“You had to have stood on the burnt-out wasteland of the Hansaviertel in the spring days of 1945, you had to have seen the sight of the deforested Tiergarten torn to shreds to recognize this positive development. Because the re-grown Tiergarten, just like any new house, is a sign of the city’s will for the future …!”
With these words, Otto Suhr, Governing Mayor of Berlin, welcomed the participants to the opening of the Interbau exhibition in 1957 in Schloss Bellevue. He was certainly expressing the feelings of many Berliners.
The Hansaviertel was almost completely destroyed by bombing raids, particularly after 1943. Of the 343 buildings, about 300 lay in ruins at the end of the Second World War, and the rest were badly damaged.
As an inner-city expanse of rubble, the Hansaviertel was to become a symbol of Berlin’s will to renew itself. In 1952, 53 architects from 13 countries were invited to take part in a competition. All of the architects were advocates of the modern western ideas of “Neues Bauen” (“New Building”), including Alvar Aalto, Werner Düttmann, Egon Eiermann, Walter Gropius, Arne Jacobsen, Oscar Niemeyer and Max Taut, as well as the Dutch architectural firm Van den Broek & Bakema. In 1956, the Hansaviertel was redeveloped according to their designs.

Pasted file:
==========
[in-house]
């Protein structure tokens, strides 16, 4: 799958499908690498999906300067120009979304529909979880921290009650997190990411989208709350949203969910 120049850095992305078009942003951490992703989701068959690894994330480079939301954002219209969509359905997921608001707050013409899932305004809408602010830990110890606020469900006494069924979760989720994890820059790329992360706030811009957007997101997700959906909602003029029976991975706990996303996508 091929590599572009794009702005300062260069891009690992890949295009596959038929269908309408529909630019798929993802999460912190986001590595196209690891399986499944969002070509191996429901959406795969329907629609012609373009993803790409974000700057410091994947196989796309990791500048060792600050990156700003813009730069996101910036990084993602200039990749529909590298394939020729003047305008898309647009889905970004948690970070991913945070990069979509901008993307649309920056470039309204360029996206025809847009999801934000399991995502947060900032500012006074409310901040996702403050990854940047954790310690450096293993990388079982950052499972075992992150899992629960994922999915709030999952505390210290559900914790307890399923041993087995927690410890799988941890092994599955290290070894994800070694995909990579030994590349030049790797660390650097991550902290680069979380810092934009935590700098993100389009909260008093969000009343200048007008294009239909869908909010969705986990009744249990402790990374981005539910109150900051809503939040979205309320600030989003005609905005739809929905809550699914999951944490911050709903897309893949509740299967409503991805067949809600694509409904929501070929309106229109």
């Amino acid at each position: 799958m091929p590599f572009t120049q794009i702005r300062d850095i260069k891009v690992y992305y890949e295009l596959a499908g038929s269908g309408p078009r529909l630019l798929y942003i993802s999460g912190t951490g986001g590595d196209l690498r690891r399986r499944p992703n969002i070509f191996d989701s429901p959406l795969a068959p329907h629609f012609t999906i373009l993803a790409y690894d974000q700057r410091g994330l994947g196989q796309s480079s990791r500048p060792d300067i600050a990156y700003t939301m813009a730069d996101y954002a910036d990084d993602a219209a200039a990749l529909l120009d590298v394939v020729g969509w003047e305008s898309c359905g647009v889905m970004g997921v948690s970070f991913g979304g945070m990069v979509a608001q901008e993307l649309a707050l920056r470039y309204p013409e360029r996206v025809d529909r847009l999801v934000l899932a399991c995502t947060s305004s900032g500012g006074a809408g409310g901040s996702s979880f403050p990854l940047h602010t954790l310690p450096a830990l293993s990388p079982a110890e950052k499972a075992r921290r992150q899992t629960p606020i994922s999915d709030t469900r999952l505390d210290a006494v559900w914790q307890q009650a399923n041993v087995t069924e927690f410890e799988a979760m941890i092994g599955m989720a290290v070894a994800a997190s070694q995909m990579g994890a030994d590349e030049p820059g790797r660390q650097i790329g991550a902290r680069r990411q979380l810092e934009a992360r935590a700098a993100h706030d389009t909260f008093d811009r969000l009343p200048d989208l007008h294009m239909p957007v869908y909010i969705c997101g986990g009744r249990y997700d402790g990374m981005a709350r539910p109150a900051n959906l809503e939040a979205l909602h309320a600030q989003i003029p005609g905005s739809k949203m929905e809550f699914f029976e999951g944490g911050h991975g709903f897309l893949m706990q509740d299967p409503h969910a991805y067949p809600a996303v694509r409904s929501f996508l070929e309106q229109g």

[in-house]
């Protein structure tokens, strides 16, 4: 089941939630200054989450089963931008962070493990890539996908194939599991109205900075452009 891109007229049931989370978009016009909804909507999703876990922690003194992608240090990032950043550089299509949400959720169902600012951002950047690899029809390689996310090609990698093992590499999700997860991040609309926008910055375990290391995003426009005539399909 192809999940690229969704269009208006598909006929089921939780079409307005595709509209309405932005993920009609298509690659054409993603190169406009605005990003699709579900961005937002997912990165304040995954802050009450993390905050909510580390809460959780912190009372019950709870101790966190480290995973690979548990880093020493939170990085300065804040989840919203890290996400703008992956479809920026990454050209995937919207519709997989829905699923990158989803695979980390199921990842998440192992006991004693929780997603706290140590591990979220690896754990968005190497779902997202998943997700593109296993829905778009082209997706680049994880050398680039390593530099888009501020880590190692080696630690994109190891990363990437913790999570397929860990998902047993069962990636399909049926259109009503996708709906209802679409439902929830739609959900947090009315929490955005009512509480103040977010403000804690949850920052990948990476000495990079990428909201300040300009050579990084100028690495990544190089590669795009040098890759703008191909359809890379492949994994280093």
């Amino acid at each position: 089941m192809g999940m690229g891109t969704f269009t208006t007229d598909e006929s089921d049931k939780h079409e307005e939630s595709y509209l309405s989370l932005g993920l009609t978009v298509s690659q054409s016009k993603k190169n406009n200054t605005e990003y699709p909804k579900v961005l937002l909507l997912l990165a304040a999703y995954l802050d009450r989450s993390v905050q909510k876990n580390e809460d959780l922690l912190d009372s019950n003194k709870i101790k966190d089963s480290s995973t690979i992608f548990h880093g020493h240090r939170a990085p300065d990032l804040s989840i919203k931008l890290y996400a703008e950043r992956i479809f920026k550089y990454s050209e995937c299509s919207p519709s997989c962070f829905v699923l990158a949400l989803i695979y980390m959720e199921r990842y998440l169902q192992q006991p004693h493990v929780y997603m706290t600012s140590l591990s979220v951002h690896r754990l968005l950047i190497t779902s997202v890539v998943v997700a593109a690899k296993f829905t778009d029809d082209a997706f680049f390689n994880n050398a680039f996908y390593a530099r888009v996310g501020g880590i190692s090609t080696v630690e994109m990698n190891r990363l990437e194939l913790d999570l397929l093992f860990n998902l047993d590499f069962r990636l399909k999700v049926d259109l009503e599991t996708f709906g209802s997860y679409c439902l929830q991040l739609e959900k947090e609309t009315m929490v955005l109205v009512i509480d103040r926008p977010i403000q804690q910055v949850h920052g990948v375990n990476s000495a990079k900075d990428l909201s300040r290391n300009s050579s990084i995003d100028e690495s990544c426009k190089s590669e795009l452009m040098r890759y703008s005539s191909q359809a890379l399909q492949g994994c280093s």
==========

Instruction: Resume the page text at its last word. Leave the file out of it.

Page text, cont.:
The construction of the Hansaviertel was based on the ideas of modernism at the time. It was not a reconstruction of the old ruins; instead, new buildings were constructed. A total of 159 old plots were completely redivided, and the road and supply networks were changed considerably.
Interbau 1957 brought together the “Who’s Who” of the international architecture scene in the Hansaviertel. Here, buildings were designed to give the citizens of a new democratic society a home.
It was at the same time a reaction to the construction of Stalinallee (later: Karl-Marx-Allee) in East Berlin’s Friedrichshain district, which began in 1952 and whose architecture was based on Soviet monumental architecture. This was to be contrasted with an emphatically international and modern cityscape in West Berlin. The invitation of architects from countries that just a few years earlier had been wartime enemies was also to be understood as a gesture of reconciliation.